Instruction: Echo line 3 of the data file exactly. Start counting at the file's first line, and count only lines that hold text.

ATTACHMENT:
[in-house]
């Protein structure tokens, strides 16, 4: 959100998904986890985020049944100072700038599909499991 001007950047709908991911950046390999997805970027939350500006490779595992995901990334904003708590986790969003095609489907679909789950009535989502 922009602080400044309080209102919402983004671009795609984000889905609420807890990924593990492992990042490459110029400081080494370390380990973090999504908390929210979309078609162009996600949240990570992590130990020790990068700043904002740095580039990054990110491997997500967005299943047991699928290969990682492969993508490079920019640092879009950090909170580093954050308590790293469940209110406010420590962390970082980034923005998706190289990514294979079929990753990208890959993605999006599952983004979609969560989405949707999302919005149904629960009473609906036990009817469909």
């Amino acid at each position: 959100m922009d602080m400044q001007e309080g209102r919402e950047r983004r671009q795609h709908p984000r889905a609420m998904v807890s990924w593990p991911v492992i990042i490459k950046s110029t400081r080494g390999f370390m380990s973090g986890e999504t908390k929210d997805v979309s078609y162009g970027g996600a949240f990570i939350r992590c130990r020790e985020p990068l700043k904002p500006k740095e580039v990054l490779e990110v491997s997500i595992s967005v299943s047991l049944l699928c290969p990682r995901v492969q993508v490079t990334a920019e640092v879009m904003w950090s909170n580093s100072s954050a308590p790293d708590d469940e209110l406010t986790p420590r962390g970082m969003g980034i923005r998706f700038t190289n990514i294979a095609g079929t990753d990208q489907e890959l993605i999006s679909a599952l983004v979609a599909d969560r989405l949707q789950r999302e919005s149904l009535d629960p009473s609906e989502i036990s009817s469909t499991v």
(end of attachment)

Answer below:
């Amino acid at each position: 959100m922009d602080m400044q001007e309080g209102r919402e950047r983004r671009q795609h709908p984000r889905a609420m998904v807890s990924w593990p991911v492992i990042i490459k950046s110029t400081r080494g390999f370390m380990s973090g986890e999504t908390k929210d997805v979309s078609y162009g970027g996600a949240f990570i939350r992590c130990r020790e985020p990068l700043k904002p500006k740095e580039v990054l490779e990110v491997s997500i595992s967005v299943s047991l049944l699928c290969p990682r995901v492969q993508v490079t990334a920019e640092v879009m904003w950090s909170n580093s100072s954050a308590p790293d708590d469940e209110l406010t986790p420590r962390g970082m969003g980034i923005r998706f700038t190289n990514i294979a095609g079929t990753d990208q489907e890959l993605i999006s679909a599952l983004v979609a599909d969560r989405l949707q789950r999302e919005s149904l009535d629960p009473s609906e989502i036990s009817s469909t499991v």